Reading the Signals on Inflation
Economic activity is surging in the United States as vaccination rates rise and more areas of the economy re-open. With this positive news, however, comes concern of inflation. Enormous pent-up demand for goods and services, fueled by historic levels of stimulus, may not be met with sufficient supply, as many businesses are still recovering from the pandemic shock. While markets have anticipated some of these pressures—seen via rising inflation expectations and U.S. Treasury yields—explosive price movements in supply-impaired areas like lumber raise the question: Could the market be underappreciating the possibility of a sustained rise in inflation? At the same time, investors are mindful of larger structural trends, such as globalization and innovation, that have kept inflation low for decades despite prior bouts of inflation concerns.
While “this time is different” may be viewed as a hubristic cliché, the fact remains that today’s circumstances are without historical parallels. Never have we experienced such a reversal in consumer demand, from depressed levels because of the pandemic, to a rapid resurgence as stimulus and vaccine effects are felt. Moreover, the U.S. Federal Reserve (Fed) has indicated a substantial shift in its approach to inflation. With limited history to guide us, investors are right to wonder what they can truly expect, and how worried they should be.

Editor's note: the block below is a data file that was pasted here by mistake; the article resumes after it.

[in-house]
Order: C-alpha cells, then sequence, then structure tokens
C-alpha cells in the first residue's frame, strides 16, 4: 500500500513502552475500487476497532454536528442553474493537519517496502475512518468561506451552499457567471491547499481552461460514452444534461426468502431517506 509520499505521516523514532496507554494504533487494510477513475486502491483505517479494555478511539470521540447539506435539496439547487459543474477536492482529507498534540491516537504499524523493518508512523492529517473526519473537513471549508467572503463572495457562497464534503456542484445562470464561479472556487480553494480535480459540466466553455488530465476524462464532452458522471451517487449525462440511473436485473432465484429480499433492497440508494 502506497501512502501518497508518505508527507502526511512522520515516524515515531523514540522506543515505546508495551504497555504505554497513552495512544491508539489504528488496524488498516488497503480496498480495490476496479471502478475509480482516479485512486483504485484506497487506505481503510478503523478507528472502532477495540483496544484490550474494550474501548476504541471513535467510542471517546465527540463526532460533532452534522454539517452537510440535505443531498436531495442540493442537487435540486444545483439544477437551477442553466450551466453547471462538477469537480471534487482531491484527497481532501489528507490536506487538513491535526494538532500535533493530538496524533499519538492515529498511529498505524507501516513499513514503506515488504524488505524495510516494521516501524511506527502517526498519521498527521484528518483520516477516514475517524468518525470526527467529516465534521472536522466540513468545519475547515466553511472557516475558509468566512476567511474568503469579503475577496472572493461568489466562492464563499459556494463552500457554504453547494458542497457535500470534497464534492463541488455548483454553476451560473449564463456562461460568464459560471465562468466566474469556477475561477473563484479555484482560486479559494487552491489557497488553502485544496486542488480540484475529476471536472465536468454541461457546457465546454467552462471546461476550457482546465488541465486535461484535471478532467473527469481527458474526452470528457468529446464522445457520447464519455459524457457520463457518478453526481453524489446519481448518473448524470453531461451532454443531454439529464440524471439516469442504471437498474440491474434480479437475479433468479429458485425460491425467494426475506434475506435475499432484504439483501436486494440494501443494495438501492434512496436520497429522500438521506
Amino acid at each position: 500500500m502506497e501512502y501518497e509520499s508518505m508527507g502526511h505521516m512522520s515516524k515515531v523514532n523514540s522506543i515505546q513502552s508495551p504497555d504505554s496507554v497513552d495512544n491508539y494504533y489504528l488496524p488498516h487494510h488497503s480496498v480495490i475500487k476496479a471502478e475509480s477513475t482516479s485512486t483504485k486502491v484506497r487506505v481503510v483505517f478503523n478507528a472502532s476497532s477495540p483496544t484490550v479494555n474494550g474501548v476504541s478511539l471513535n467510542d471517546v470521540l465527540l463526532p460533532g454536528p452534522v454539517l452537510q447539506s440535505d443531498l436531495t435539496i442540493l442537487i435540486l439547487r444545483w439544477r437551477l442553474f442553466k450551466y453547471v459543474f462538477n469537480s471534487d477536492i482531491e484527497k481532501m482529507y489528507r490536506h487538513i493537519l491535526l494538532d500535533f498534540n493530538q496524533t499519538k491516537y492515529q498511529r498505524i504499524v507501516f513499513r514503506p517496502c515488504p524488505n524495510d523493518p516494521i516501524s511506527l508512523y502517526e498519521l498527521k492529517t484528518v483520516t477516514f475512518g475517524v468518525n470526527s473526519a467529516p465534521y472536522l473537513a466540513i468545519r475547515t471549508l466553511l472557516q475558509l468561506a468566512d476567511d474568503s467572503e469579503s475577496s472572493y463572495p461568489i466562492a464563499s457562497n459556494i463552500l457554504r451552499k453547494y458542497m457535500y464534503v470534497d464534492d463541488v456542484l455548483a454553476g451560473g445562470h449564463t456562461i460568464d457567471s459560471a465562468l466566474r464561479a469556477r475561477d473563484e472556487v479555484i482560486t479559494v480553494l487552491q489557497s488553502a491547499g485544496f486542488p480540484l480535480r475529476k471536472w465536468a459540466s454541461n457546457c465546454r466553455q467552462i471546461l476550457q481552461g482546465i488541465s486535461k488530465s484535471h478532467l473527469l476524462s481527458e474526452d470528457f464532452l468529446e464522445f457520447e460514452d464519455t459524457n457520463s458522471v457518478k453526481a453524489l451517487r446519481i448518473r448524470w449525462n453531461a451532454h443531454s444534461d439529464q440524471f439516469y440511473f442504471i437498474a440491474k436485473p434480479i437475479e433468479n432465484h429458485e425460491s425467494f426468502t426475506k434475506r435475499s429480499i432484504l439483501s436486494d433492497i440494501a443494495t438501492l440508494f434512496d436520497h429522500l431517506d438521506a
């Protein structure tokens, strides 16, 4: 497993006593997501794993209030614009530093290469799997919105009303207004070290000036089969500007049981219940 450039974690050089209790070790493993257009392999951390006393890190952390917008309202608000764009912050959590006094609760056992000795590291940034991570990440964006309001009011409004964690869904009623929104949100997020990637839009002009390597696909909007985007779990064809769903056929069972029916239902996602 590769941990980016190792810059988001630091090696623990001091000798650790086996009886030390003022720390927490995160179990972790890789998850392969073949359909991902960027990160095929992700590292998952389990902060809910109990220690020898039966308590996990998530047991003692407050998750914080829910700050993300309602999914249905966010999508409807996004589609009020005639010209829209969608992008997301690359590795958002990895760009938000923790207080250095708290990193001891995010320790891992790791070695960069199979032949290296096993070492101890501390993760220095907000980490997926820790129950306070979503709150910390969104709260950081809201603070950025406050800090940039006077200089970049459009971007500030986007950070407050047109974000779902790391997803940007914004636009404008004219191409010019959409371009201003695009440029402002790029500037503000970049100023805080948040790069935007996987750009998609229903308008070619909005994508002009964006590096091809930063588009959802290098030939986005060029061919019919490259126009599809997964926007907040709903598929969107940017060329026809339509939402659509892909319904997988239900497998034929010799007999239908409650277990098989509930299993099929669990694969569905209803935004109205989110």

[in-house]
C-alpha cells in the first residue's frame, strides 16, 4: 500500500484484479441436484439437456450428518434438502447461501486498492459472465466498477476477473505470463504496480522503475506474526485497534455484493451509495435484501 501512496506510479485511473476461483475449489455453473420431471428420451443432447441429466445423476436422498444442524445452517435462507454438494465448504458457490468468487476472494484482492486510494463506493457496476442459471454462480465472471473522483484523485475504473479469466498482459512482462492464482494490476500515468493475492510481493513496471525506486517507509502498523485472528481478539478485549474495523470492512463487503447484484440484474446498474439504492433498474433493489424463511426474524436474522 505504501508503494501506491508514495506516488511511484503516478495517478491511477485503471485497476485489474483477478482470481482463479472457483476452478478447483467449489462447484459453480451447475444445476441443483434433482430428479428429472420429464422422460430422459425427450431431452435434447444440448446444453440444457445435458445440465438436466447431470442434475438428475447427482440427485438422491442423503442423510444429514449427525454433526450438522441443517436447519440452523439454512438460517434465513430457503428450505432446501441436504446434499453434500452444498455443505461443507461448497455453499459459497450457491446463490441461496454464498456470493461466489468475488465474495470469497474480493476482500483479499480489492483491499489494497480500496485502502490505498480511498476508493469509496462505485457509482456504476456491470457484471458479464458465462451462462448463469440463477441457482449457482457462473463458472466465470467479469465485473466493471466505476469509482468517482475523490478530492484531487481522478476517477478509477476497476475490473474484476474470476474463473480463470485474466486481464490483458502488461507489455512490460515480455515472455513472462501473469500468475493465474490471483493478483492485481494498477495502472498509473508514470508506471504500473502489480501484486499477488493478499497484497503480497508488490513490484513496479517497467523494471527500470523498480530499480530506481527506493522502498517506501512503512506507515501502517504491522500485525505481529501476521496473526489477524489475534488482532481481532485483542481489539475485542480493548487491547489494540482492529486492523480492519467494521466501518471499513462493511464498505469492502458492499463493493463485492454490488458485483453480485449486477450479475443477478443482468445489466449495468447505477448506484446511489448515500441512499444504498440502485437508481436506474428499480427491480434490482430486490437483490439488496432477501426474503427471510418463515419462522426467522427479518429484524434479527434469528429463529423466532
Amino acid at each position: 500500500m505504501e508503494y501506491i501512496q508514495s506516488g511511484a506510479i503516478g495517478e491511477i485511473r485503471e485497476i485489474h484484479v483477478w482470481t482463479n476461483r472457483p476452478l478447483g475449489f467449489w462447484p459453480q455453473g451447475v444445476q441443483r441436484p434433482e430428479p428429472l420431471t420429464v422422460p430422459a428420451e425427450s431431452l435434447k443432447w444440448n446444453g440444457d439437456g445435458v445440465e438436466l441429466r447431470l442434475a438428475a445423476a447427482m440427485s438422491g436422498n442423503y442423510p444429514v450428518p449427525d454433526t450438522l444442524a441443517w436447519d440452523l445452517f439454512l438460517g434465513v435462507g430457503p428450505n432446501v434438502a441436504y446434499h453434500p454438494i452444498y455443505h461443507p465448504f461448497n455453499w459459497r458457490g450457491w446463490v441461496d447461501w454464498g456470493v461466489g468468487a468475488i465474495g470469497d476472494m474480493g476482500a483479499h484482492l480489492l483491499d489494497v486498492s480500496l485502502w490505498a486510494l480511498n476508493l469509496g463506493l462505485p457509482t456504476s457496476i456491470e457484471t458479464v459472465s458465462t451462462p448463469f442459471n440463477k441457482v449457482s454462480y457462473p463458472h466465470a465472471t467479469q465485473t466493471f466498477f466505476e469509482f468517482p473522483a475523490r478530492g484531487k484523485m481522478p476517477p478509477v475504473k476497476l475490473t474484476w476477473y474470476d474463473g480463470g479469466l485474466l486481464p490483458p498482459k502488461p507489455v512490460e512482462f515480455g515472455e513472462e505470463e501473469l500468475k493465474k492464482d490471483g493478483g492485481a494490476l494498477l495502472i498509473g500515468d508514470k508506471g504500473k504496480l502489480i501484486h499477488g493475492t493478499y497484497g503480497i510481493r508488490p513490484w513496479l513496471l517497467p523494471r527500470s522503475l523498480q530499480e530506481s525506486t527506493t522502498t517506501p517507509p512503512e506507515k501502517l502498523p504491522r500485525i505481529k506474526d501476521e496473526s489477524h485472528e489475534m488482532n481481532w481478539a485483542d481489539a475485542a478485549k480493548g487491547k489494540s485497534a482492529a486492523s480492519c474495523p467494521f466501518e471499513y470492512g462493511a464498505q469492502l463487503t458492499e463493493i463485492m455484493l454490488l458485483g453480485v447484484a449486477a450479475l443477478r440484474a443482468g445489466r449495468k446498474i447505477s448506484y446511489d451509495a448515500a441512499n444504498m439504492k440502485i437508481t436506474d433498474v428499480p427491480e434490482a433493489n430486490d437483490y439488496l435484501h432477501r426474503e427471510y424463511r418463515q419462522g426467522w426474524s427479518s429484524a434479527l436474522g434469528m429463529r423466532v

On March 20, Procter & Gamble, one of the largest producers of consumer staples in the world, joined a growing group of companies that are signaling price hikes for certain products. Shortages in key inputs, such as lumber and semiconductors, have contributed to rising home construction prices and fierce competition for used cars. Many employers report difficulty in hiring to meet demand.
Each of these instances is indicative of a classic supply/demand imbalance that typically leads to inflation. Put simply, until there is enough of what people want, the price rises until we reach an equilibrium—and that price-rise is inflation. When it costs us more to get something than it used to, the purchasing power of our hard-earned dollar has declined.